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Mountain system, western South America. One of the great natural features of the globe, the Andes extend north-south about 5,500 mi (8,900 km). They run parallel to the Caribbean Sea coast in Venezuela before turning southwest and entering Colombia. There they form three distinct massifs: the Cordilleras Oriental, Central, and Occidental. In Ecuador they form two parallel cordilleras, one facing the Pacific and the other descending toward the Amazon River basin. These ranges continue southward into Peru; the highest Peruvian peak is Mount Huascarán (22,205 ft [6,768 m]) in the Cordillera Blanca. In Bolivia the Andes again form two distinct regions; between them lies the Altiplano. Along the border of Chile and Argentina, they form a complex chain that includes their highest peak, Mount Aconcagua, which reaches an elevation of 22,831 ft (6,959 m). In southern Chile part of the cordillera descends beneath the sea and forms numerous islands. The Andes are studded with a number of volcanoes that form part of the Circum-Pacific chain known as the Ring of Fire. The Andes mountain system is the source of many rivers, including the Amazon and Pilcomayo.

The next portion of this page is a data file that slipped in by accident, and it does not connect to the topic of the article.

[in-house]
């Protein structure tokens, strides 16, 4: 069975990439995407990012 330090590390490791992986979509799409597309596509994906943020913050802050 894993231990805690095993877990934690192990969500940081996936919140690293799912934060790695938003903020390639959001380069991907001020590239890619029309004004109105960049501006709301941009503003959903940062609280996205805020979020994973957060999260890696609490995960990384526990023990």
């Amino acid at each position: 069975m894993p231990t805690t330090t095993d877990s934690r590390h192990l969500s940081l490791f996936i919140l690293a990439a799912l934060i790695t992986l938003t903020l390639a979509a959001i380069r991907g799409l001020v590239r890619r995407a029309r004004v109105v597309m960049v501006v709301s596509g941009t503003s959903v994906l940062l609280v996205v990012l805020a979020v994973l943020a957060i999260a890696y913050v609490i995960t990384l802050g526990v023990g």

This entry comes from Encyclopædia Britannica Concise. For the full entry on Andes Mountains, visit Britannica.com.
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